This analysis, of course, leaves the question of whether this grant formal adjudicatory authority included a delegation of force-of-law power. Although courts almost uniformly equate the two, is there a subset of grants of adjudicatory power that are insufficient to trigger the application of the Chevron framework?
From a fundamental perspective, granting an agency formal adjudicatory authority that carries with it the power to speak with the force of law necessarily means that Congress intended the agency to make law and policy—or generalized determinations that may affect the rights of many—during its adjudications. Under this conceptualization, it seems likely that Congress intended the PTO to speak with the force of law when it granted the agency the power to partake in post-grant review, as the language of AIA indicates Congress envisioned post-grant review as a vehicle to decide “novel or unsettled legal question[s] that [are] important to other patents or patent applications.” As a result, an application of standard administrative law principles to post-grant review seems to trigger Chevron deference to the agency’s legal constructions announced during those proceedings.
One troubling implication of granting the PTO adjudicatory Chevron deference is that the agency’s decisions will face asymmetric deference. The Federal Circuit has previously held that the PTO’s legal constructions of the Patent Act announced in the adjudication of patent denials are afforded no deference. In contrast, the PTO’s legal constructions announced during post-grant review appear to be entitled to Chevron deference.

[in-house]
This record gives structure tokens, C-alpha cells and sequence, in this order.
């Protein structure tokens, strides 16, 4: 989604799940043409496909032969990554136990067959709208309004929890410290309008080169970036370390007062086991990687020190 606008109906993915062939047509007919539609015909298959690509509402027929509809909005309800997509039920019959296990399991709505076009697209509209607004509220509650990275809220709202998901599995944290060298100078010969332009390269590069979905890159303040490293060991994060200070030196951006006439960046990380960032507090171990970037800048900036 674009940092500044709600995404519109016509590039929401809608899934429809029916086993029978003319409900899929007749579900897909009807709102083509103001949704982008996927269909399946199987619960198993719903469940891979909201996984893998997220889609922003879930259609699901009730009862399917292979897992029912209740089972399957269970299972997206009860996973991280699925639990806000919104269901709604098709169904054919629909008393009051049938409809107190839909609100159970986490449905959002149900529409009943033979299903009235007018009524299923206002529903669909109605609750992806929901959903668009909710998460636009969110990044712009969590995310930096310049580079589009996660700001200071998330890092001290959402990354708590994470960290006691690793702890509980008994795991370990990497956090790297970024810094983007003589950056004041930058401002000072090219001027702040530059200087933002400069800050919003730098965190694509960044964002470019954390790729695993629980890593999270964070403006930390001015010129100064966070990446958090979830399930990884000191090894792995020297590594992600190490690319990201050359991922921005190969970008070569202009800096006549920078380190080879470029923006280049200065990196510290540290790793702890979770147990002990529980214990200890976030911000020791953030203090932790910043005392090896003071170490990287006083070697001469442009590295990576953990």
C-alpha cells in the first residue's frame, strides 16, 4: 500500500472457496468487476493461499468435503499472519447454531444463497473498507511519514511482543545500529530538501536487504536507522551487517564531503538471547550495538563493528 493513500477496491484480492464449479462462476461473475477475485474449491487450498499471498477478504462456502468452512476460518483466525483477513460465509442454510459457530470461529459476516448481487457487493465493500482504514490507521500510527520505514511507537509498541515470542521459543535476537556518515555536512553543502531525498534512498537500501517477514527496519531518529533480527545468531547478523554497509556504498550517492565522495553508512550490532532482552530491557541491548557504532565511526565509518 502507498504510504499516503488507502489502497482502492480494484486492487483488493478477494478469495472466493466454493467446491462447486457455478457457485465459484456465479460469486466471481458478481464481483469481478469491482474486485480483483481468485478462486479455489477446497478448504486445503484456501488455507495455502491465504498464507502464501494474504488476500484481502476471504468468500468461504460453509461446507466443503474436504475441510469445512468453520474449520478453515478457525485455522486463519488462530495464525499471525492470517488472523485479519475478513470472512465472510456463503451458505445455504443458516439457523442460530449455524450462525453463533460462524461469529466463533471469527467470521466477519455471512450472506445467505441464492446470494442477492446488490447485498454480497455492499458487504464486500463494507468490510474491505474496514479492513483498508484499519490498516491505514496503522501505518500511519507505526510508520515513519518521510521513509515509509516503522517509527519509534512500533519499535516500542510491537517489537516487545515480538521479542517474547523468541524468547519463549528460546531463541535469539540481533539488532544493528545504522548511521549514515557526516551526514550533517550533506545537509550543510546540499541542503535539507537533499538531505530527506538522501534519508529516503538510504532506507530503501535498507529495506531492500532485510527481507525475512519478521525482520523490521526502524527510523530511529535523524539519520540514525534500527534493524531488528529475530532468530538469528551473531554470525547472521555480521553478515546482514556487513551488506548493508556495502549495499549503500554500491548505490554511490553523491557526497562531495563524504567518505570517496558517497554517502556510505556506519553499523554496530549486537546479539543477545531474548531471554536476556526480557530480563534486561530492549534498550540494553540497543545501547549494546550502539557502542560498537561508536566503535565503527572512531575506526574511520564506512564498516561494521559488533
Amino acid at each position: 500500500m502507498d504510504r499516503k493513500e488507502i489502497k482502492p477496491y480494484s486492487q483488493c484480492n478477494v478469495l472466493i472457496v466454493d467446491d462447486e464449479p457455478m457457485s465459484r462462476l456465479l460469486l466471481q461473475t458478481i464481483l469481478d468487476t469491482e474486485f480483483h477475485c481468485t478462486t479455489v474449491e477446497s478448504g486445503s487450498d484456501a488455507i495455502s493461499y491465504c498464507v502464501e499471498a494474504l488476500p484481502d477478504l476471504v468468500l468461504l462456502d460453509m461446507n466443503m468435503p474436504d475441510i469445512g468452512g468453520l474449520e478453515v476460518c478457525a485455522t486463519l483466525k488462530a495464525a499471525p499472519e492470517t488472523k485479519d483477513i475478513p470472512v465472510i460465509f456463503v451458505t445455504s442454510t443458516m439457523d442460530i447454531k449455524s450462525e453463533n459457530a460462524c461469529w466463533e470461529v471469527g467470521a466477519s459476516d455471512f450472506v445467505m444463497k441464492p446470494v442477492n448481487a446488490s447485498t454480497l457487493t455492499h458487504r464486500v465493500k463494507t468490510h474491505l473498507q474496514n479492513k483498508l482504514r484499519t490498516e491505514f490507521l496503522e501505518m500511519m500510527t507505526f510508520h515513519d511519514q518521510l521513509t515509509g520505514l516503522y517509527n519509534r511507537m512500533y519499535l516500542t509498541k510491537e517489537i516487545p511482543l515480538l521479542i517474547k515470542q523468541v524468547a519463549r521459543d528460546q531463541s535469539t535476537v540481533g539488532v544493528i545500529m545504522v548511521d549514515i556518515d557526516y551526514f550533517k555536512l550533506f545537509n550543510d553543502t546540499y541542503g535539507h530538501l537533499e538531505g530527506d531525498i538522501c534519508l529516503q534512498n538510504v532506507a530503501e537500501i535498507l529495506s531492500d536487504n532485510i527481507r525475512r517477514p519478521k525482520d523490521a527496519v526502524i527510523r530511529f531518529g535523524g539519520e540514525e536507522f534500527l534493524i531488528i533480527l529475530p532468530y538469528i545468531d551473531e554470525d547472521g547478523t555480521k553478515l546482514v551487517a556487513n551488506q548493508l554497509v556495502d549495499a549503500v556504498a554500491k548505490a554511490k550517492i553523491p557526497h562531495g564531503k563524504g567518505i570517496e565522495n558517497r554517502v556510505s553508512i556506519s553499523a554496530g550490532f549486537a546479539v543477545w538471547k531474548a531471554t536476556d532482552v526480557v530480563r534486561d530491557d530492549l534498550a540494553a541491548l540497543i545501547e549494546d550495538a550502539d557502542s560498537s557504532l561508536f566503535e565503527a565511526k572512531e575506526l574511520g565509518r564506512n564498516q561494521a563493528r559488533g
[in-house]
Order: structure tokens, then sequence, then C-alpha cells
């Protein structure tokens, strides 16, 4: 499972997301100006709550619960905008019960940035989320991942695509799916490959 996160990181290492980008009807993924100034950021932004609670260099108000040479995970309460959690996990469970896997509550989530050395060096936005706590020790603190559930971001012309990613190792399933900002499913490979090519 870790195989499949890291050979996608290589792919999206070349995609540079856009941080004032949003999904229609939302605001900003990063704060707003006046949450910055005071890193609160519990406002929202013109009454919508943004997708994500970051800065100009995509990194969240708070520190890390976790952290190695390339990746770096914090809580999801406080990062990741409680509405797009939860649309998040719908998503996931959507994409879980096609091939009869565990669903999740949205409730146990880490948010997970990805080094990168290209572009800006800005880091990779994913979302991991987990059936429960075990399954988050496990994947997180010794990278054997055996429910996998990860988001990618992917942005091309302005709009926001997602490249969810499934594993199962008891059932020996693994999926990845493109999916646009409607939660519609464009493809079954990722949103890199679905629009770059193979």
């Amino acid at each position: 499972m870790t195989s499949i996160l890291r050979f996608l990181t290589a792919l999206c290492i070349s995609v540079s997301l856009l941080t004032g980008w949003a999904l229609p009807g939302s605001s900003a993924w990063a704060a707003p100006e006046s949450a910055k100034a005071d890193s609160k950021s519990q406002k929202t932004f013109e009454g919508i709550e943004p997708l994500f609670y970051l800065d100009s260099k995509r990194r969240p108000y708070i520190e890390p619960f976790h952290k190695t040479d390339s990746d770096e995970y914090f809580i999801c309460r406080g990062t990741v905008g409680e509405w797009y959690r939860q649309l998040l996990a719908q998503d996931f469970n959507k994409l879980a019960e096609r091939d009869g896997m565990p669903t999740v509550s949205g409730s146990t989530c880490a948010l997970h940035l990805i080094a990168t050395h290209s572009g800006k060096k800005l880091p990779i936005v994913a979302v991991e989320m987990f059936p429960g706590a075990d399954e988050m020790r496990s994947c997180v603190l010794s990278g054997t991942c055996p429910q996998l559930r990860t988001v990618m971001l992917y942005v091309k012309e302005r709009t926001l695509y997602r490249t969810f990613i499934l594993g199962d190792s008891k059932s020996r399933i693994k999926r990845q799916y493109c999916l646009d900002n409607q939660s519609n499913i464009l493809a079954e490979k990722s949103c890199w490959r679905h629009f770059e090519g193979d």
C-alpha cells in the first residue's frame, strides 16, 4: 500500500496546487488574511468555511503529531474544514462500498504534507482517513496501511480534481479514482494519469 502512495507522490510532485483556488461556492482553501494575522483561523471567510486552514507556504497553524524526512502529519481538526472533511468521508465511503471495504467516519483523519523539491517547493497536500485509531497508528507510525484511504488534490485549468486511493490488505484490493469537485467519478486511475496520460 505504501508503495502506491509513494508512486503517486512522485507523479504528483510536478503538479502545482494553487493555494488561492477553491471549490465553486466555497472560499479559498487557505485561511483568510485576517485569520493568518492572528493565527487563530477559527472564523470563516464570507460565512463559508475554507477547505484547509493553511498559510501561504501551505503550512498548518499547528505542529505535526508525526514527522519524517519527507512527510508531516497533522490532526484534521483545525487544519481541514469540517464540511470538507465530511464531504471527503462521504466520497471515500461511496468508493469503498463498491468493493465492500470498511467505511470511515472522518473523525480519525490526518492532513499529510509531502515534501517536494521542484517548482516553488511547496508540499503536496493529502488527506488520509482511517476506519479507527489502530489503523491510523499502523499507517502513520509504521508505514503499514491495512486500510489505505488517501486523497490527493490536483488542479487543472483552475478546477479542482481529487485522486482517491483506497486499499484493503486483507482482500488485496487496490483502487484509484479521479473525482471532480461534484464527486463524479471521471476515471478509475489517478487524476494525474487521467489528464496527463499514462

As long as the PTO continues to use guidance documents to articulate its views of indeterminate areas of the law, this asymmetry in deference could exert a pro-patent pressure on the development of substantive patent law. Because the PTO’s legal constructions of the Patent Act that are expansive, such as a determination that some new technology is patent eligible, will result in the issuance of a patent, the agency’s pro-patent legal interpretations are likely to be challenged during post-grant review. In contrast, because the agency’s restrictive interpretations of the Patent Act, such as a determination that some new technology is patent ineligible, will result in the denial of a patent, the PTO’s anti-patent legal interpretations are more likely to be challenged in the adjudication of a patent denial. Thus, the agency’s expansive views of the Patent Act are more likely to receive Chevron deference, whereas the agency’s restrictive views of the Patent Act are more likely to receive no deference. This difference in deference regimes could act as a one-way ratchet, pushing the development of substantive patent law in a pro-patent direction.
Although the AIA undeniably increased the stature of the PTO by granting the agency a host of new responsibilities, it also arguably rejected court-driven patent policy in favor of agency-dominated approach. Whether the PTO should be the primary interpreter of the Patent Act, however, ultimately may depend upon the comparative advantages of the Federal Circuit and the PTO in crafting substantive patent law standards that meet the underlying goals of the patent system.